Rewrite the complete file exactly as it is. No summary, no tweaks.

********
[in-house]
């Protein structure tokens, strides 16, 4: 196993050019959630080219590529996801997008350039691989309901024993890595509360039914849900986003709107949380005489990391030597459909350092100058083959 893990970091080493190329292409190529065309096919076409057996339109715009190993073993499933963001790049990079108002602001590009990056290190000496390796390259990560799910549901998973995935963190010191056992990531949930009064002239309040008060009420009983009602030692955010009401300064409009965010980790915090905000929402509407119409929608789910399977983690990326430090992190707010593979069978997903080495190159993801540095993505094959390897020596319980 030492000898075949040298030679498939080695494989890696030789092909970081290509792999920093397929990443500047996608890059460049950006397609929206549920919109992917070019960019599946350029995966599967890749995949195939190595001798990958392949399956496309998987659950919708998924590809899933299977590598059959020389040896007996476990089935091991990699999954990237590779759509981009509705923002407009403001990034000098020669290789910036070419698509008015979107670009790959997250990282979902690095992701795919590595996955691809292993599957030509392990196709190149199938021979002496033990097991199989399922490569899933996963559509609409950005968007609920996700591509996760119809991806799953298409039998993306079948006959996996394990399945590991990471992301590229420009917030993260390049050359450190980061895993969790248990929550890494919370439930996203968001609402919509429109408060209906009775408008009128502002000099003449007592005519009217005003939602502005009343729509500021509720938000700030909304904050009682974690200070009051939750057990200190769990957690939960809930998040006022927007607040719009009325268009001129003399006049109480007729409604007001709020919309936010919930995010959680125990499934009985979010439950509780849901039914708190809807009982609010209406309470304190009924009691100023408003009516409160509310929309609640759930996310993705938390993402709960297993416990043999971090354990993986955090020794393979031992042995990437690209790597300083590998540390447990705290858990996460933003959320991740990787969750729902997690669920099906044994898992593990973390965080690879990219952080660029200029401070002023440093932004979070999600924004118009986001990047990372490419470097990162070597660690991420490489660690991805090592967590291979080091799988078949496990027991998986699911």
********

[in-house]
């Protein structure tokens, strides 16, 4: 196993050019959630080219590529996801997008350039691989309901024993890595509360039914849900986003709107949380005489990391030597459909350092100058083959 893990970091080493190329292409190529065309096919076409057996339109715009190993073993499933963001790049990079108002602001590009990056290190000496390796390259990560799910549901998973995935963190010191056992990531949930009064002239309040008060009420009983009602030692955010009401300064409009965010980790915090905000929402509407119409929608789910399977983690990326430090992190707010593979069978997903080495190159993801540095993505094959390897020596319980 030492000898075949040298030679498939080695494989890696030789092909970081290509792999920093397929990443500047996608890059460049950006397609929206549920919109992917070019960019599946350029995966599967890749995949195939190595001798990958392949399956496309998987659950919708998924590809899933299977590598059959020389040896007996476990089935091991990699999954990237590779759509981009509705923002407009403001990034000098020669290789910036070419698509008015979107670009790959997250990282979902690095992701795919590595996955691809292993599957030509392990196709190149199938021979002496033990097991199989399922490569899933996963559509609409950005968007609920996700591509996760119809991806799953298409039998993306079948006959996996394990399945590991990471992301590229420009917030993260390049050359450190980061895993969790248990929550890494919370439930996203968001609402919509429109408060209906009775408008009128502002000099003449007592005519009217005003939602502005009343729509500021509720938000700030909304904050009682974690200070009051939750057990200190769990957690939960809930998040006022927007607040719009009325268009001129003399006049109480007729409604007001709020919309936010919930995010959680125990499934009985979010439950509780849901039914708190809807009982609010209406309470304190009924009691100023408003009516409160509310929309609640759930996310993705938390993402709960297993416990043999971090354990993986955090020794393979031992042995990437690209790597300083590998540390447990705290858990996460933003959320991740990787969750729902997690669920099906044994898992593990973390965080690879990219952080660029200029401070002023440093932004979070999600924004118009986001990047990372490419470097990162070597660690991420490489660690991805090592967590291979080091799988078949496990027991998986699911």